Accepted paper:

Intervened River, transformed muddyscapes: exploring clashing perceptions across state-society interface in the 'chars' of Lower Gangetic Bengal, India

Authors:

Jenia Mukherjee (Institute of Development Studies Kolkata)
Flore Lafaye De Micheaux (University of Lausanne)

Paper short abstract:

It captures how intervention on a tropical River altered deposition pattern of its alluvial sediments, leading to the disruption of socionatural metabolism and changing perceptions towards riverine islands (chars) among multiple social actors.

Paper long abstract:

Hydrosocial framework provokes understanding transforming fluvial processes of different waters (canals, marshes, sandy shoals, etc.) of a river basin not as objects of social processes, but as natural entities that are shaped by and shape politico-economic trajectories, social relations and subjectivities over space and time. The muddy terrain of human engagements with water assumes significance in the context of River Ganges in Bengal when it meanders and bifurcates into numerous channels, forming sandy shoals (chars in local dialect), before meeting the Sea. Riverine flood-erosion and formation of chars are natural-historical processes across Lower Gangetic Basin. Being extremely fertile, these provided revenue to the state and ecosystem services to marginal inhabitant communities (choruas). The construction of Farakka Barrage in 1960s, to manipulate flow in one of the major distributaries of the Ganges, intercepted the normal sediment transport-deposition pattern causing increased flood intensity and leading to the rise of running chars in upstream and downstream of Farakka. The continuous emergence, submergence, re-emergence and re-submergence of chars have influenced social processes of settlement, displacement, re-settlement and re-displacement among choruas. While the state considers running chars as 'sikasti' (water) to legitimize its strategy of not providing infrastructural provisions in these 'fragile' spaces, considering choruas as non-citizens, the latter, struggle for getting the status of 'payasti' (revenue villages) for these muddyscapes. An understanding of these complex processes of shifting water paradigms and its impact on the River and its sediments across hydrosocial framework provides the context for addressing future water management policies in the region.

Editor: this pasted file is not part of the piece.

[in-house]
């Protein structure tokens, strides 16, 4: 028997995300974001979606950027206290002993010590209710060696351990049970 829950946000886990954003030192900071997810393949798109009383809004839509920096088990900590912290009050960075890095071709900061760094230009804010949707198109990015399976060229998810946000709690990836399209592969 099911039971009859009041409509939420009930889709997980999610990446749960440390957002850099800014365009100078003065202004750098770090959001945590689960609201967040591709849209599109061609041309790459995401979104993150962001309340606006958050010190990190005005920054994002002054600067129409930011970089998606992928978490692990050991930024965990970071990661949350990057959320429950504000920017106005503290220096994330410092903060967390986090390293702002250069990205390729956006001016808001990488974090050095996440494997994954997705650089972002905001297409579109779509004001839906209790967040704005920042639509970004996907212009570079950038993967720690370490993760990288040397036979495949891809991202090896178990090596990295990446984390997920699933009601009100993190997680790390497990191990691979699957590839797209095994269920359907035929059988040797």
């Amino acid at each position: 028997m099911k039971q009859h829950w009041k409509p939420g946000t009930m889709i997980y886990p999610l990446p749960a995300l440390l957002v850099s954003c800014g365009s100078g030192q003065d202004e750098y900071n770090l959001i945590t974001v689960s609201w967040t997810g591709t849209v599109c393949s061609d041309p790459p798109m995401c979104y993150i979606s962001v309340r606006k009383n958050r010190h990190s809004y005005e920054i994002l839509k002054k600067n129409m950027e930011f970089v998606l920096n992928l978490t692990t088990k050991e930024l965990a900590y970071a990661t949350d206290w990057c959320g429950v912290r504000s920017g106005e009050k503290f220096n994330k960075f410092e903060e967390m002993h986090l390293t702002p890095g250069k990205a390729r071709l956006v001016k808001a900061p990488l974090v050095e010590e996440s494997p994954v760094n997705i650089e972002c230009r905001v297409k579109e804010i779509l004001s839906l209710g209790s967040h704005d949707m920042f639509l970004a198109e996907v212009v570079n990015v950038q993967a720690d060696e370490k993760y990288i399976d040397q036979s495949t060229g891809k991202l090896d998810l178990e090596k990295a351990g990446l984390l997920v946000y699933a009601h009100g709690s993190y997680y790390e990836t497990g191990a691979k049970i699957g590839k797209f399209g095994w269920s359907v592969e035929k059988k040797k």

panel P29
Muddy footsteps and hydrosocial futures: understanding relationality with, through and about water